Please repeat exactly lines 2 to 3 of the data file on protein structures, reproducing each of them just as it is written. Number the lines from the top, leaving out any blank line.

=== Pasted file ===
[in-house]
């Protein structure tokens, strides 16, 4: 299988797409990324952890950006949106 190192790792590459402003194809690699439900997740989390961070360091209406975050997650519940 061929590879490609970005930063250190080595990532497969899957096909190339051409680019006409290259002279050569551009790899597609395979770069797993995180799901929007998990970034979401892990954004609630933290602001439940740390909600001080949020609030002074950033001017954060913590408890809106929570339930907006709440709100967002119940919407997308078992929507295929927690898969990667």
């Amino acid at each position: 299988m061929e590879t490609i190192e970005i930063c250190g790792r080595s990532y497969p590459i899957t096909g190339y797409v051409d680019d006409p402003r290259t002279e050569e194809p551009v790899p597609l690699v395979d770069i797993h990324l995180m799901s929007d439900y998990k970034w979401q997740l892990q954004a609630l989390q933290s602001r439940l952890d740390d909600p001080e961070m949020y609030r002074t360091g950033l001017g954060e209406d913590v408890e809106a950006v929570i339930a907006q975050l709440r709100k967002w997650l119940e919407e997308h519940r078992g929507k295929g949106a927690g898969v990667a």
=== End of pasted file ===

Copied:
């Protein structure tokens, strides 16, 4: 299988797409990324952890950006949106 190192790792590459402003194809690699439900997740989390961070360091209406975050997650519940 061929590879490609970005930063250190080595990532497969899957096909190339051409680019006409290259002279050569551009790899597609395979770069797993995180799901929007998990970034979401892990954004609630933290602001439940740390909600001080949020609030002074950033001017954060913590408890809106929570339930907006709440709100967002119940919407997308078992929507295929927690898969990667």
């Amino acid at each position: 299988m061929e590879t490609i190192e970005i930063c250190g790792r080595s990532y497969p590459i899957t096909g190339y797409v051409d680019d006409p402003r290259t002279e050569e194809p551009v790899p597609l690699v395979d770069i797993h990324l995180m799901s929007d439900y998990k970034w979401q997740l892990q954004a609630l989390q933290s602001r439940l952890d740390d909600p001080e961070m949020y609030r002074t360091g950033l001017g954060e209406d913590v408890e809106a950006v929570i339930a907006q975050l709440r709100k967002w997650l119940e919407e997308h519940r078992g929507k295929g949106a927690g898969v990667a």